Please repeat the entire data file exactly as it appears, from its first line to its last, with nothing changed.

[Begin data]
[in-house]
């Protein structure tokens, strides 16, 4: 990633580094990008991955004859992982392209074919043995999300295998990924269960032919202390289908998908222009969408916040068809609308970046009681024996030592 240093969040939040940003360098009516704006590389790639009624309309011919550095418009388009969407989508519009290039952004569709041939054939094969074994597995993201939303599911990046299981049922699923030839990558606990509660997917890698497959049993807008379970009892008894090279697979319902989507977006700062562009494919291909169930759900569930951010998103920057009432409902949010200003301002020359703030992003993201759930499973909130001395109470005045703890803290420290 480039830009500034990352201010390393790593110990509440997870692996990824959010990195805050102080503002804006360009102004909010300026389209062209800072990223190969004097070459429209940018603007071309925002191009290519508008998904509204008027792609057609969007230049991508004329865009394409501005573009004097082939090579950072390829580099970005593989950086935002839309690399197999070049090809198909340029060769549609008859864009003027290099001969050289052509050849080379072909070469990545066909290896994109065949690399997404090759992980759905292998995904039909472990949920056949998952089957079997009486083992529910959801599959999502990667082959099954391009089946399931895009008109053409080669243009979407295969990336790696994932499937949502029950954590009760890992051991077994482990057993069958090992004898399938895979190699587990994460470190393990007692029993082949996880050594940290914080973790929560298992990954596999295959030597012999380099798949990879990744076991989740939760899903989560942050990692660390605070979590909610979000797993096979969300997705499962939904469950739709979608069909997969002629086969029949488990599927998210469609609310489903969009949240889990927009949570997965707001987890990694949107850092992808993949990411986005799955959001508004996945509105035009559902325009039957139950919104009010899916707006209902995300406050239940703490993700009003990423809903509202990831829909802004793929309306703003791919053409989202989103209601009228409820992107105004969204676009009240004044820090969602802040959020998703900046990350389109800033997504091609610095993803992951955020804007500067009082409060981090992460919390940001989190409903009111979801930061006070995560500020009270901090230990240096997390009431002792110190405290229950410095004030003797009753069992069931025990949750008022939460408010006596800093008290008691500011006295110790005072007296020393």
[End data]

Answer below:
[in-house]
């Protein structure tokens, strides 16, 4: 990633580094990008991955004859992982392209074919043995999300295998990924269960032919202390289908998908222009969408916040068809609308970046009681024996030592 240093969040939040940003360098009516704006590389790639009624309309011919550095418009388009969407989508519009290039952004569709041939054939094969074994597995993201939303599911990046299981049922699923030839990558606990509660997917890698497959049993807008379970009892008894090279697979319902989507977006700062562009494919291909169930759900569930951010998103920057009432409902949010200003301002020359703030992003993201759930499973909130001395109470005045703890803290420290 480039830009500034990352201010390393790593110990509440997870692996990824959010990195805050102080503002804006360009102004909010300026389209062209800072990223190969004097070459429209940018603007071309925002191009290519508008998904509204008027792609057609969007230049991508004329865009394409501005573009004097082939090579950072390829580099970005593989950086935002839309690399197999070049090809198909340029060769549609008859864009003027290099001969050289052509050849080379072909070469990545066909290896994109065949690399997404090759992980759905292998995904039909472990949920056949998952089957079997009486083992529910959801599959999502990667082959099954391009089946399931895009008109053409080669243009979407295969990336790696994932499937949502029950954590009760890992051991077994482990057993069958090992004898399938895979190699587990994460470190393990007692029993082949996880050594940290914080973790929560298992990954596999295959030597012999380099798949990879990744076991989740939760899903989560942050990692660390605070979590909610979000797993096979969300997705499962939904469950739709979608069909997969002629086969029949488990599927998210469609609310489903969009949240889990927009949570997965707001987890990694949107850092992808993949990411986005799955959001508004996945509105035009559902325009039957139950919104009010899916707006209902995300406050239940703490993700009003990423809903509202990831829909802004793929309306703003791919053409989202989103209601009228409820992107105004969204676009009240004044820090969602802040959020998703900046990350389109800033997504091609610095993803992951955020804007500067009082409060981090992460919390940001989190409903009111979801930061006070995560500020009270901090230990240096997390009431002792110190405290229950410095004030003797009753069992069931025990949750008022939460408010006596800093008290008691500011006295110790005072007296020393």